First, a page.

This is a really clever wine. The fizz comes not from bottle fermentation but, to preserve all those vibrant Bacchus flavours, it’s simply carbonated. The result is zingy, refreshing and enormous fun. Excellent chilled on its own or in cocktails like a French (or should that be English) 75

Brut NV

A stone cold classic and one of England’s best selling sparkling wines, a blend of Champagne varieties and bottled-fermented, it majors on green apple and fresh lemon with subtle bready yeasty notes. Sheer class in a glass. 

Brut Rose NV

This gets its pretty colour from a little skin contact with red grapes which also impart a subtle cherry and strawberry flavour. Like the Brut it’s bottle-fermented so expect delicate bubbles with some toasted brioche notes on the finish. 

Chapel Down Chardonnay Vodka

English winery Chapel Down doesn’t simply make wine and then call it done. The team uses the leftovers from vinification to make spirits. Ths vodka is made using the skins of leftover Chardonnay grapes so it’s not only delicious but also ecological.

Bacchus Gin

A gin made with a wheat spirit based combined with a grappa-esque concoction made from leftover Bacchus skins (made by the English Whisky Company) before going to Thames Distillers to be combined with juniper, orange peel, lemon, lavender, elderflower, orris, angelica and coriander.

Pinot Noir Gin

Made in a similar way to the above but with leftovers from Pinot Noir. To accentuate the red fruits, the botanical mix is different including dried red berries, rose buds, coriander, angelica, grains of paradise, citrus, rosehip and, of course, plenty of juniper. It is a gin, after all. 

 

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What does ‘single estate’ actually mean?

What defines a spirit as ‘single estate’? Since there’s no single, unifying designation, we asked folks from six brands to share what the term means to them. Here, they touch…

What defines a spirit as ‘single estate’? Since there’s no single, unifying designation, we asked folks from six brands to share what the term means to them. Here, they touch on the challenges of this process and reveal why they feel it’s worth the toil…

Field-to-bottle. Single estate. Terroir. We hear these words plenty in the world of drinks. However you choose to phrase it, the desire to grow, harvest, mash, ferment, distil, dilute and even bottle a spirit in your own distillery using only the fruits of your own labour has never been greater, and as drinkers who value high-quality ingredients and authentic production methods, we are lapping it up.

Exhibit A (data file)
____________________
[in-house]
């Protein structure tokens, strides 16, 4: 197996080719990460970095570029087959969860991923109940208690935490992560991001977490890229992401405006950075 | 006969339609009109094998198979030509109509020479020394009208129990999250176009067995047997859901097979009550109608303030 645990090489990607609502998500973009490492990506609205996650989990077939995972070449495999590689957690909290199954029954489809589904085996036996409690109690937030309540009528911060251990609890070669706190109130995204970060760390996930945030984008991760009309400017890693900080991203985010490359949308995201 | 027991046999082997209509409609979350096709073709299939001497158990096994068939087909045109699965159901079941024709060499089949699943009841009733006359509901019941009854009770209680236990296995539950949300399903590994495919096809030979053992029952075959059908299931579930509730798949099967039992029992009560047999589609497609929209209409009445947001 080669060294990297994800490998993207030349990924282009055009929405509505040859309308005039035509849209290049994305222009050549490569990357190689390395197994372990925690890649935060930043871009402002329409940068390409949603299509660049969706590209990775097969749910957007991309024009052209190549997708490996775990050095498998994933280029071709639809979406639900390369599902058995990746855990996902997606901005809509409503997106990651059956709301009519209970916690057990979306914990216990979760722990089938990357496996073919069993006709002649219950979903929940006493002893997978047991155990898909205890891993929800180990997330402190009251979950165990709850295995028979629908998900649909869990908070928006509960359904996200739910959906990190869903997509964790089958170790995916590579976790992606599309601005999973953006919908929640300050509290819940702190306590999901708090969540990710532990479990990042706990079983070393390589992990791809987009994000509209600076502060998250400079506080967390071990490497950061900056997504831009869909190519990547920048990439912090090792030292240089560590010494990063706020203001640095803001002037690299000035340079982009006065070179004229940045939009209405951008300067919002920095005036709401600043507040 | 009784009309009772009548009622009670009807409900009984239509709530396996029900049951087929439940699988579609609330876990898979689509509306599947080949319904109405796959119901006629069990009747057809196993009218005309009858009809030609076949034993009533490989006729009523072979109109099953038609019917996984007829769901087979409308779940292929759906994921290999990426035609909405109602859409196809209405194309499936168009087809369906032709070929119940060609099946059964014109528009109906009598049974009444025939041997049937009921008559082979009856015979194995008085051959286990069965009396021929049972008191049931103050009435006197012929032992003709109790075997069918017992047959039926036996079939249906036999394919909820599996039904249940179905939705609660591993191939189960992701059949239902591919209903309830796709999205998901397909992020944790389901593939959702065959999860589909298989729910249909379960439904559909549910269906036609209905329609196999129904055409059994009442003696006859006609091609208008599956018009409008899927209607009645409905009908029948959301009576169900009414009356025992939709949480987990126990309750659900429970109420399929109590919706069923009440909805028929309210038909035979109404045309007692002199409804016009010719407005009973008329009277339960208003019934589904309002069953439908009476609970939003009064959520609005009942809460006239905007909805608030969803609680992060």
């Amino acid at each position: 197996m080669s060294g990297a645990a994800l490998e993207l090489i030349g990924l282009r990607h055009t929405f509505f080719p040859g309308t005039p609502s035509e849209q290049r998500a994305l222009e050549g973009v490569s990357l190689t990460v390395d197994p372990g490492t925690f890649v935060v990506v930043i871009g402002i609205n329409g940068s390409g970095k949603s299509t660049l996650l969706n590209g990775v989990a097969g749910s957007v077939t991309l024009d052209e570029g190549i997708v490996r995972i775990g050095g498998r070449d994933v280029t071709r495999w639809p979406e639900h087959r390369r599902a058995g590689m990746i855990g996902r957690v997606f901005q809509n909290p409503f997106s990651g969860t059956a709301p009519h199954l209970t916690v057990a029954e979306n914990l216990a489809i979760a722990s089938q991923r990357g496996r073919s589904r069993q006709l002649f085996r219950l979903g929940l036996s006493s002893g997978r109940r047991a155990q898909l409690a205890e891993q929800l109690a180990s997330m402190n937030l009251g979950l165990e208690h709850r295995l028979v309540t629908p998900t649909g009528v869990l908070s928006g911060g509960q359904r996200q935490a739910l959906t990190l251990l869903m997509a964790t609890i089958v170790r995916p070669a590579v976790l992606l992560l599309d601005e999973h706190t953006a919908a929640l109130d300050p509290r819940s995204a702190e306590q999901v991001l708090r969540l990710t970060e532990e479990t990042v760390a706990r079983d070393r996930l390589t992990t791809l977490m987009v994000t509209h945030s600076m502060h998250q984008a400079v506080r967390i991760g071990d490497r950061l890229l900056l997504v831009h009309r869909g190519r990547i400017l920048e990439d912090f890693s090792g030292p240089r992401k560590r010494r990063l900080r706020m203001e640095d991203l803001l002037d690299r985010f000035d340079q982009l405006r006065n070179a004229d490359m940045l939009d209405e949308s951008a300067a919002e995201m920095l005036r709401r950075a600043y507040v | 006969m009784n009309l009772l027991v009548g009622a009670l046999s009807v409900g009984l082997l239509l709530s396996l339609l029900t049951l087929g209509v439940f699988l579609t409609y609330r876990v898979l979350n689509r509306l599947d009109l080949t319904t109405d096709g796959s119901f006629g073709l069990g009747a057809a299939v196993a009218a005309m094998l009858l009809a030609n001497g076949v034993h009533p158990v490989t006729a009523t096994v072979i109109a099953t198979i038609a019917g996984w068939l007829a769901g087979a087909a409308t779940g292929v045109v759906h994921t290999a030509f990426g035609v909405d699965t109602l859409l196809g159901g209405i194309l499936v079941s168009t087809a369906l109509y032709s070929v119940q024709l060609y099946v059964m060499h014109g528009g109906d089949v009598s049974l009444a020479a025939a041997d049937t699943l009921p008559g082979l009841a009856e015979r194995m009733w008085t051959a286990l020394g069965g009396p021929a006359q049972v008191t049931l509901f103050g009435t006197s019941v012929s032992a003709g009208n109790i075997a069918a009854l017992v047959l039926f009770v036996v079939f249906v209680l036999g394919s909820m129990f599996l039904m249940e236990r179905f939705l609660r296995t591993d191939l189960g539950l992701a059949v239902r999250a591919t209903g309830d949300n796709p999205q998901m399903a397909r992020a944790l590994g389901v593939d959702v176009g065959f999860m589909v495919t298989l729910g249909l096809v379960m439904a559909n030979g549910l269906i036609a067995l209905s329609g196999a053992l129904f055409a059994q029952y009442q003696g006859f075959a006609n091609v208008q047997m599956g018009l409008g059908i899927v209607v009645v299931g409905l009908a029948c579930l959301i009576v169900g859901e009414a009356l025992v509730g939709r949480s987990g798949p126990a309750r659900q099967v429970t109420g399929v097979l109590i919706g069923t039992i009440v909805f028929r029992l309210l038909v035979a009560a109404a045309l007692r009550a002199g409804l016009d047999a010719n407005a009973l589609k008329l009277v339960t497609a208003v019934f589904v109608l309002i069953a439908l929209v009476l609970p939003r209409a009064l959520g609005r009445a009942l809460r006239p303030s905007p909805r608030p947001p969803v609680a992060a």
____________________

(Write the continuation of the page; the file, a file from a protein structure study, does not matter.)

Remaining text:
As yet, there’s no official definition for what ‘single estate’ actually means. Does the term merely refer to the raw base ingredient, or does it encompass the entire production process? Does it only count if the distiller owns the estate? And what about botanicals? Clearly, there’s much to discuss about the intricacies of the term, so we asked single estate spirits producers to shed some light on the topic. Here’s what they said…

Transporting freshly-cut sugarcane in Haiti

Clairin Rum, Haiti

There are more than 530 distillers in the Carribean country of Haiti, and they pride themselves on using un-hybridised sugar cane, man-made chemical-free farming, spontaneous fermentation and unfiltered distillation to create what has been hailed as ‘the mezcal of the rum world’. Clairin Rum bottles these unique liquids. We spoke to Daniele Bondi, export manager at La Maison & Velier:

Master of Malt: How would you define a ‘single estate’ rum?

Bondi: In recent years, a few rum distilleries have started to use the term ‘single estate’. There aren’t any official definitions but it refers to raw material grown by one estate. Molasses rums can be single estate if the producers own sugar factories and therefore use their own molasses in their production process. Agricole rhums can also use the term – the juice has to be fresh and come from nearby plantations. If the distillery doesn’t own the plantation, they shouldn’t really be labelled ‘single estate’. The term ‘field to bottle’ applies to rums that use ancestral methods of production. Our Haitian rum, Clairin, falls into this category as each producer is using local ingredients and traditional methods of production – no additives at all – before bottling. The rums really capture the spirit of Haiti.

MoM: Could you talk about the variables within fermenting and distilling that can be used to highlight terroir?

DB: In my opinion, the only way to highlight terroir is to have the most natural production process possible. You should only talk about terroir if the agriculture is clean or organic, the fermentation is wild or spontaneous with wild yeasts, and the final product doesn’t use any industrial processes – a spirit that uses chemicals in its agriculture or industrial yeasts for fermentation should not use the term. Clairin rums are a true representation of their terroir. The rums are made using local, organic sugar cane which is harvested by hand and transported from the fields to the distillery by animals. The rums are created in small shacks using a natural fermentation process and bottled in Haiti. They are a real expression of each distillery and you can taste the terroir of each village and the character of the producer in the glass.